Vote down the amendments nowBy Steve Estes
The Florida State Legislature has placed 12 separate Constitutional Amendments on the ballot for this November, giving at least local voters one of the longest ballots in recent history.
And most, if not all, of those amendments deserve to go resoundingly to defeat.
The first amendment question voters will see, after they get through the federal, state and local races, is one that would allow Florida residents not to listen to the new national health care laws.
This amendment seeks to force more than 40 percent of the state’s population to rely on private health care to take care of their insurance needs, without a mandate to allow pre-existing conditions or longer term care for youth.
Since the federal Supreme Court has already ruled the national patient care act constitutional, this amendment is simply a way to feed more money to more lawyers to fight a battle already lost by states that don’t want to establish exchanges to provide private health insurance. Yeah. That makes sense.
The second amendment question allows disabled military veterans who were not Florida residents at the time of their disability an additional homestead exemption if they move here. And this from a state Legislature that wants to seriously slice federal health care money. That makes a lot of sense.
If you see a pattern here, rest assured many other folks do to and that is why most consumer groups have come out against every state-sponsored amendment question.
Amendment three changes the formula for state spending caps from one ruled by personal income to one ruled by inflation and population growth, meaning that spending would be limited to low inflation rates and slowing population growth, thereby making it harder to provide services to the state’s aging population. That makes a lot of sense.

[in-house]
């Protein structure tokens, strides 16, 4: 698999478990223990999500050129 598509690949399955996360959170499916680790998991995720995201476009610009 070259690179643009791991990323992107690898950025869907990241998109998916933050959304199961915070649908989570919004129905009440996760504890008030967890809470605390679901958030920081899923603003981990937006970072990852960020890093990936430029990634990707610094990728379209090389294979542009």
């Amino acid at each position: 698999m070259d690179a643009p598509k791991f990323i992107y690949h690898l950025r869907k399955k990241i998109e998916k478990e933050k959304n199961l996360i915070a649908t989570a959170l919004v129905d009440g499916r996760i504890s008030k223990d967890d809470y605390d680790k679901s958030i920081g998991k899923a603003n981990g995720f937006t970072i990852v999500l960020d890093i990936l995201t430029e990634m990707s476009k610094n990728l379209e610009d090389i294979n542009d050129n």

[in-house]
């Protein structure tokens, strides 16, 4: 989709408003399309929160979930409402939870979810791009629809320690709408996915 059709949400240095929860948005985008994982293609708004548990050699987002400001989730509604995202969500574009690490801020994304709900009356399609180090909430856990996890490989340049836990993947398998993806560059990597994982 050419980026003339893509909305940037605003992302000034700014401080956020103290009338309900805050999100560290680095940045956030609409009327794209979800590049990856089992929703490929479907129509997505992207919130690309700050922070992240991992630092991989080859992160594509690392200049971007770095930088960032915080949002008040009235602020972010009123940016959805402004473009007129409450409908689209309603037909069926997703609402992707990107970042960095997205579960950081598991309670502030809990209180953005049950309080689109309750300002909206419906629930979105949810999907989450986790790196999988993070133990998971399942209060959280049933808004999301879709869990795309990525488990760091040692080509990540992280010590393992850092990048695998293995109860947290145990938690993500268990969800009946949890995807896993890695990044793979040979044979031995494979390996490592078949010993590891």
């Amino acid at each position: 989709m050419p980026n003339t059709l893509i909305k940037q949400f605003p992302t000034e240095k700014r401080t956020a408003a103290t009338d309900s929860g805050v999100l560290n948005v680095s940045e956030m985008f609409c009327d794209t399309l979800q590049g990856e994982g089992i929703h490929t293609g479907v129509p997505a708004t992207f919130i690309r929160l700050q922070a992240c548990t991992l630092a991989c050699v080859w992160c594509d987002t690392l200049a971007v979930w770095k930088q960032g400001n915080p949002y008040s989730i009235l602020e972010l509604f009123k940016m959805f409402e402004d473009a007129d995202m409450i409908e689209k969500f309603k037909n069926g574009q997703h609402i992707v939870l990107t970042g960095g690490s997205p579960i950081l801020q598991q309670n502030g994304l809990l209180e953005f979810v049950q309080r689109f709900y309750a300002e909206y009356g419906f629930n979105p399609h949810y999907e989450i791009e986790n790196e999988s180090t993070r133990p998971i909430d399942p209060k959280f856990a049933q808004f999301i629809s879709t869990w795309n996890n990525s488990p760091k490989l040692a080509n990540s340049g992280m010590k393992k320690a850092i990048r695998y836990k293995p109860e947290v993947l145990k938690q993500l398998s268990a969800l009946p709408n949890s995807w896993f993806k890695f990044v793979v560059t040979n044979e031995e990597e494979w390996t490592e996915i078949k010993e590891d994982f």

Amendment four has the backing of much of the real estate market, establishing a process whereby taxable value of a home could not rise if the valuation drops. It also places a five percent cap on assessed value increase for non-homesteaded properties instead of the 10 percent currently in place.
With more investors and speculators returning to the Florida market, this amendment virtually guarantees that when commercial and rental properties again increase in value, the tax burden will shift to the residents of the state. That makes a lot of sense.
And thus it goes. Amendment six establishes a state constitutional ban on the use of public funds for abortions. This is something already covered by federal statutes and is simply a means of pandering for votes by seated Legislators.
Amendment eight would allow pubic money to be used to fund religious institutions. This is an indirect attempt to institute voucher programs for private schools to allow public tax dollars to fund private schools where the tuition is so high that normal folk can’t afford the rates, The vouchers give a tax-supported partial scholarship to students whose parents can afford private schools and choose not to use public schools. That makes a lot of sense.
Amendment nine allows a full property tax exemption to the spouses of military personnel or first responders who die in the line of duty. This is a noble cause, but this program is already in state statutes and pandering for votes by asking voters to enshrine an already-existing program is disingenuous.
Amendment 10 increase the tangible property tax exemption to $50,000 yearly and would cost local jurisdictions more than $60 million in lost revenues. Many small businesses wouldn’t be affected by this amendment.
The last two amendment questions follow the same line of illogical thinking and nearly all of them are disguised as real problems when they are actually incremental attacks on issues that have been struck down by the courts over the last few years.
We recommend that voters get educated, or watch local tax revenues dip deeply and the services they provide dip even deeper downward.
If the jurisdiction already has trouble making ends meet, which we don’t at the moment, this series of amendments could well push them into untenable territory.
The safest bet is to just say NO to every amendment on the ballot and then the follow on legislation that will implement a voucher program for scholarships for wealthy students, increase tax breaks for major corporations that already pay smaller rates by virtue of tax breaks than small businesses, and make sure that state residents will have to spend millions in tax dollars to lose a court case already decided that allows everyone access to private health care, which they already have if they can afford it, won’t be possible.
And make sure you go to page eight and vote YES on the local infrastructure sales tax question. The wallet you save will be your own.